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Turkish Ruling Party Announces Strict Controls on Social Media

Social Media Icons Photo: Kon Karampelas on Unsplash

President Recep Tayyip Erdogan’s ruling Justice and Development Party announced plans to impose tougher regulations on social media companies in a bid to strengthen government control.

The Justice and Development Party, AKP announced on Tuesday that it will bring in a long-awaited new law to regulate social media more strictly and potentially impose large fines and bandwidth reductions on companies that do not comply with government demands.

“Closing social network providers is not our first priority. We have five levels of sanctions,” Ozlem Zengin, the AKP group deputy chairperson, told media.

She added that other countries such as the US, Germany and France are eyeing similar regulations but said that “there is still not an agreement on social media regulations [in international law]”.

“Violations of the right of privacy require sanctions,” Zengin added.

The new law will require social media companies to appoint an official representative in Turkey who will answer the government’s demands including the removal of “harmful content” in a timely manner.

If an official representative is not appointed or the demands are not answered, there are a series of potential penalties.

A company will first face a fine of 10 million Turkish lira fine (1.27 million euros) and then of 30 million lira (3.80 million euros).

If it still does not comply, it will face an advertisement ban for three months.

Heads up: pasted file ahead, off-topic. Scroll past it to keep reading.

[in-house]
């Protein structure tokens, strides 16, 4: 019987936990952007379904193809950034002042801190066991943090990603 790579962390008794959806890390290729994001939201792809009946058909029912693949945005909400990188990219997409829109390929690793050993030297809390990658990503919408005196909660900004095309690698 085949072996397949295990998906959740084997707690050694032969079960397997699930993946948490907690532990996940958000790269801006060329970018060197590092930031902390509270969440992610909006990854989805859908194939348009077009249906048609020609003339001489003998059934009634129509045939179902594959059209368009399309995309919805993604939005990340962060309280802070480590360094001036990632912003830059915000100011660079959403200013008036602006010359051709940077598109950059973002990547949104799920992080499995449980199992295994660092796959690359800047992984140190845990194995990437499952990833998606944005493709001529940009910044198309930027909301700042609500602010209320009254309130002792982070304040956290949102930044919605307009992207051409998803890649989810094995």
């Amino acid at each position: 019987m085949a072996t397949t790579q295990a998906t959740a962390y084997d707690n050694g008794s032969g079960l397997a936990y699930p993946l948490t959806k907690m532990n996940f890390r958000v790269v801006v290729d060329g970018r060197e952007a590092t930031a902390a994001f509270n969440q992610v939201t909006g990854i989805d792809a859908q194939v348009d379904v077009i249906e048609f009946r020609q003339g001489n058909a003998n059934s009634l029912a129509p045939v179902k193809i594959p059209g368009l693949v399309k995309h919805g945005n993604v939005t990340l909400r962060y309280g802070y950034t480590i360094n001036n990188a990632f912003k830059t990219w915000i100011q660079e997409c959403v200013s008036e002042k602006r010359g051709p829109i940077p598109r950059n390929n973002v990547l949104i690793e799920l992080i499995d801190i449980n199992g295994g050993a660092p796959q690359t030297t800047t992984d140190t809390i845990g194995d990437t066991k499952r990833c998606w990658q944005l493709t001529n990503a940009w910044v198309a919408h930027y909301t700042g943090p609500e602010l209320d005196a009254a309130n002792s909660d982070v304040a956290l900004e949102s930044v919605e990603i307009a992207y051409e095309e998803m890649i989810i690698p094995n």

As a final sanction, its bandwidth will be halved and then cut by 95 per cent.

Citizens also can apply to social media companies if they claim their rights have violated and in this case, the fine will be 5 million lira (636,000 euros).

President Recep Tayyip Erdogan warned of harsh new regulations several weeks ago after he was angered by insults to members of his family on social media.

“Such platforms don’t suit this country and our people. That’s why we want these social media platforms completely shut or controlled after bringing the issue to our parliament,” Erdogan said on July 1.

Opposition parties and human rights groups see the new law as the president’s latest attempt to control media platforms and silence his critics.

The Turkish government has earlier asked social media companies to move their servers to Turkey.

The new regulations might result in these companies quitting the Turkish market, experts have warned.

The draft law on social media was introduced in April but was then postponed because of the COVID-19 pandemic.

The law is expected to come to parliament soon, before the summer recess.

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